Volume five is devoted to moral, spiritual and religious education. If ever there was an educational minefield, this seems to be it. Anyone entering it will find this group of articles invaluable. They provide theoretical concepts that differentiate between morality, spirituality and religion and give a clear account of the history and law relating to religious education. In the United Kingdom it has to be predominantly Christian, but also cover the six main religions practised in the country by immigrant communities. This is a remarkable official step towards the acceptance of cultural diversity, but one wonders how teachers can gain sufficient knowledge and understanding of these to fulfil this obligation in the classroom without creating stereotypes and trivialising sincerely held faiths.

Volume six carries some interesting contributions from countries that have recently moved from dictatorial to democratic regimes, for example Latvia, Portugal, Argentina, Brazil and South Africa, freeing themselves from past legacies. These legacies can be collective communist ideology, authoritarian styles of teaching, an imperial past and church manipulation (love of God, fatherland and family), or apartheid with its consequent violence in black schools and an ingrained tradition of severe corporal punishment. The challenge is immense, particularly given the shortage of resources, the multiplicity of languages and the lack of suitably trained teachers. The education of minorities, such as the Maoris in New Zealand, the Aboriginals in Australia, the Romanies in Hungary, the Palestinians in Israel and the Spanish-speaking immigrants of California, is also included, and the volume touches on issues of bilingual teaching and unassimilable ethnic traditions.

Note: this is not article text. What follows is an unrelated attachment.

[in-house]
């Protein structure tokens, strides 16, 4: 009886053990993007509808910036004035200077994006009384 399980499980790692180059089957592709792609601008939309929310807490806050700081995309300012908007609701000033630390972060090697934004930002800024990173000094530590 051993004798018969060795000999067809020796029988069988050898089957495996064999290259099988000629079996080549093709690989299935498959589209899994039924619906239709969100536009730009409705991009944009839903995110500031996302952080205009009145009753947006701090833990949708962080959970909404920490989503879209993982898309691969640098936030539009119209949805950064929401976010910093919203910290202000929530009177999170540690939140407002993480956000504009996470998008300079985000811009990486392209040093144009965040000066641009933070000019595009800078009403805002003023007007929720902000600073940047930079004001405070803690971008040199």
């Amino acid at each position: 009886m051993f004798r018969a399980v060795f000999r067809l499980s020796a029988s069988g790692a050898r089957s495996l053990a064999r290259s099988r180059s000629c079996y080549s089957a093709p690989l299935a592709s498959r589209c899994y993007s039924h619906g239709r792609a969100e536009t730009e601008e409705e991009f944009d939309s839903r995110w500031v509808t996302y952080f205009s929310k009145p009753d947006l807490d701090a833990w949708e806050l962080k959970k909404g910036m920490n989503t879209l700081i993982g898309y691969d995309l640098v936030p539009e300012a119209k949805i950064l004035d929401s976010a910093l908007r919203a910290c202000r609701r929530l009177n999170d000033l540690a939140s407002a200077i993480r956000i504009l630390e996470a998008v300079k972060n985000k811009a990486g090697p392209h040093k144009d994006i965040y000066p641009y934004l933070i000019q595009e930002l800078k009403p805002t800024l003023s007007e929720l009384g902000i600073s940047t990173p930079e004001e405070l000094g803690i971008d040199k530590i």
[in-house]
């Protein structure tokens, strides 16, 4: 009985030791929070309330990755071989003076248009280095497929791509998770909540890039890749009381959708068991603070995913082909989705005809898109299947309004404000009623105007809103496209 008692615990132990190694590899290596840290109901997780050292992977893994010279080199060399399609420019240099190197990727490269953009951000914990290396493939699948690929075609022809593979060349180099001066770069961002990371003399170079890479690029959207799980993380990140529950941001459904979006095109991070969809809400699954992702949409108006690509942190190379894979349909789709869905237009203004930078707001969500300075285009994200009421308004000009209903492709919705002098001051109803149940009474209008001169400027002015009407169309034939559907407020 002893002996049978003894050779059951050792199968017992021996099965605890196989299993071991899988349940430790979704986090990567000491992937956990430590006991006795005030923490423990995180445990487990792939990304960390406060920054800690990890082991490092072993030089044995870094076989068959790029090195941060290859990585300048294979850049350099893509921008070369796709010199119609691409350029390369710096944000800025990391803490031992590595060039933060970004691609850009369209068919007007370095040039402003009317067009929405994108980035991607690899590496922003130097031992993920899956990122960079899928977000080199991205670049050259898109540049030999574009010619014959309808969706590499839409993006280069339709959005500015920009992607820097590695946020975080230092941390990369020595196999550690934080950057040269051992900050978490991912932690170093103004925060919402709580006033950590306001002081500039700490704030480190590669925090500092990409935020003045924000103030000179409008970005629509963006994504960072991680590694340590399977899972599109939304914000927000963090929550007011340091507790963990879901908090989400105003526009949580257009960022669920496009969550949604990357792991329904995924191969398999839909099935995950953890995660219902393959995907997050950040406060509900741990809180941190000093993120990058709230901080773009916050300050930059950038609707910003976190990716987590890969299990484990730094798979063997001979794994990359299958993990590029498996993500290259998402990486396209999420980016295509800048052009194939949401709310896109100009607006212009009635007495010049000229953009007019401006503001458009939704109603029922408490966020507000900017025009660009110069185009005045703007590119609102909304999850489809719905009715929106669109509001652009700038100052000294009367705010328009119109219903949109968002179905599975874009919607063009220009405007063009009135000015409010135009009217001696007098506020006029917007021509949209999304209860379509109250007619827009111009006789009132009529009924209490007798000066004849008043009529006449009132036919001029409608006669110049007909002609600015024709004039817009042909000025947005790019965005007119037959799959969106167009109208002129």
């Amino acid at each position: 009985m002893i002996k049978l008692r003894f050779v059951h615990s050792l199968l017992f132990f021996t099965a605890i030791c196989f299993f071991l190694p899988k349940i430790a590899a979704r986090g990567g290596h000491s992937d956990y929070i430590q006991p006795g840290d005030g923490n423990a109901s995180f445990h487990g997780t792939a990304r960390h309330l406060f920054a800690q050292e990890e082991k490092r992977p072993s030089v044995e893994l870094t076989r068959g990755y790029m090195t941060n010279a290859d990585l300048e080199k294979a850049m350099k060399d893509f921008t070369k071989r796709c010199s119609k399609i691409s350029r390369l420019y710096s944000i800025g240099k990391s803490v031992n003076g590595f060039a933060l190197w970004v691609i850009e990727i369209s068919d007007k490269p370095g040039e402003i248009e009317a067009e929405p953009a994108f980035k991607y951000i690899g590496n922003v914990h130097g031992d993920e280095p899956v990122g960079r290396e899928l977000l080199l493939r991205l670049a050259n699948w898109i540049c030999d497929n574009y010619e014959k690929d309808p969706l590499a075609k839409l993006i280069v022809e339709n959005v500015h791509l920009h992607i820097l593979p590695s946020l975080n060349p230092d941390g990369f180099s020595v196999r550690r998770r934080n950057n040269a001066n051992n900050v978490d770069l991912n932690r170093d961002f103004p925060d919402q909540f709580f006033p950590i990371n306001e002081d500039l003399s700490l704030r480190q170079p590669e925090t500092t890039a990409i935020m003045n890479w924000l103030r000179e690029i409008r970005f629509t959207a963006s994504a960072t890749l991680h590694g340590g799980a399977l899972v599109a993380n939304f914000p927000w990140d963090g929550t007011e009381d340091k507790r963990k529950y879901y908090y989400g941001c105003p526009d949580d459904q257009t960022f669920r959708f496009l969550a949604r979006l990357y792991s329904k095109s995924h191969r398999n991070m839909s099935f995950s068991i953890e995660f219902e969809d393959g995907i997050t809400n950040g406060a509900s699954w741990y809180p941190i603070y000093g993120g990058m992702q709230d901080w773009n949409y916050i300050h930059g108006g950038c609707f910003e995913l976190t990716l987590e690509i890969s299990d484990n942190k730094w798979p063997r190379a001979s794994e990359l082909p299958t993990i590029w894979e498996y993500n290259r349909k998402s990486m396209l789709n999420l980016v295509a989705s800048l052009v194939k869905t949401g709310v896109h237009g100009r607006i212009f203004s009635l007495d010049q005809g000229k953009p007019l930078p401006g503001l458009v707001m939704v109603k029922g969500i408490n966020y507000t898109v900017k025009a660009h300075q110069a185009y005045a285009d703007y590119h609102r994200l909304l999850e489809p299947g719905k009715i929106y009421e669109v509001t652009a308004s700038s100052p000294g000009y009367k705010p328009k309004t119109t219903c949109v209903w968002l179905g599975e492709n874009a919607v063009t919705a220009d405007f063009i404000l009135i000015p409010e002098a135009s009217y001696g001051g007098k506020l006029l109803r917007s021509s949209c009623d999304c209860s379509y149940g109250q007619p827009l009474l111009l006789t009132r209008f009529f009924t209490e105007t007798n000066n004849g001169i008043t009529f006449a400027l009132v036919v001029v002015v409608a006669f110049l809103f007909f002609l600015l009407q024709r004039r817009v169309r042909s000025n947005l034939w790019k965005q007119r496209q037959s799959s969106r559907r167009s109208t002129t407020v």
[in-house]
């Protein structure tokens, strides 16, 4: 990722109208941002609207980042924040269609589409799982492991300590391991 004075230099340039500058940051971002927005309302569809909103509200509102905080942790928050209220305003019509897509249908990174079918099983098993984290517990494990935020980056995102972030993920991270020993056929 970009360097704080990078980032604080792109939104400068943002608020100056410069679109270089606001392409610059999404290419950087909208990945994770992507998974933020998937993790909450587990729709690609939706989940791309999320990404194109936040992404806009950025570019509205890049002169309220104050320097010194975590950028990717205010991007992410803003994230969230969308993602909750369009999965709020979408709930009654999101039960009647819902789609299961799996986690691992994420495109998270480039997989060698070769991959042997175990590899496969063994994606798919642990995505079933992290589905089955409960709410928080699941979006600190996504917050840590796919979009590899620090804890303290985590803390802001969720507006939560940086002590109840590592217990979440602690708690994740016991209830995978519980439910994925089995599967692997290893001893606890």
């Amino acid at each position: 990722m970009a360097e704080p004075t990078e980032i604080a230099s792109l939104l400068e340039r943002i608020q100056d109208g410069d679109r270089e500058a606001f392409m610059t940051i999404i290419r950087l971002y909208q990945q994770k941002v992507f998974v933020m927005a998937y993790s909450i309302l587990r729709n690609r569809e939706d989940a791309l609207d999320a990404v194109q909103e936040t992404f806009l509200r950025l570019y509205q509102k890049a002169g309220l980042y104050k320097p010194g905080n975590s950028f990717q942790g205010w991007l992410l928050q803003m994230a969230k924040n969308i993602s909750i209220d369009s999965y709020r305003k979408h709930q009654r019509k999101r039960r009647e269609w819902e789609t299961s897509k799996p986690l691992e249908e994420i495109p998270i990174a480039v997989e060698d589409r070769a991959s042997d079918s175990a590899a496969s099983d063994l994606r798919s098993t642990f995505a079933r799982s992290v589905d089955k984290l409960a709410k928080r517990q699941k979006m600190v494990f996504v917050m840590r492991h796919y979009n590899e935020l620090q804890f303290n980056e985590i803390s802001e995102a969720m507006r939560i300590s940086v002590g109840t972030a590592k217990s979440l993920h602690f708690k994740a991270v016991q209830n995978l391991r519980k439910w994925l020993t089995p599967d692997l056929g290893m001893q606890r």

I can only hope that libraries will make these volumes easily available and that those interested in improving the educational system will seek out the material relevant to their interests. What I find immensely encouraging is that so many of the contributors are challenging injustices and questioning current orthodoxies out of practical experience and not out of ideology. The word progressive does not appear, but the spirit of dissidence is clearly still alive. It has been reassuring to find Dewey being quoted; overloaded and politically driven curriculums being criticised; and the need being stressed to complement cognitive knowledge with intuitive apprehension and aesthetic judgement, to think of society as well as personal success, and to accept that we are already a pluralistic society and there is no going back.

Some clearly want to see values at the heart of the curriculum in order to reinforce the status quo. I personally side with contributor who wrote: "Religion, properly understood, is a very subversive affair."

Peter Cox was founder-principal, Dartington College of Arts.

Education, Culture and Values, Volumes I-VI

Editor - Mal Leicester, Celia Modgil and Sohan Modgil
ISBN - 0 7507 1018 7 (set)
Publisher - Routledge Falmer
Price - £450.00 (set), £85.00 (each book)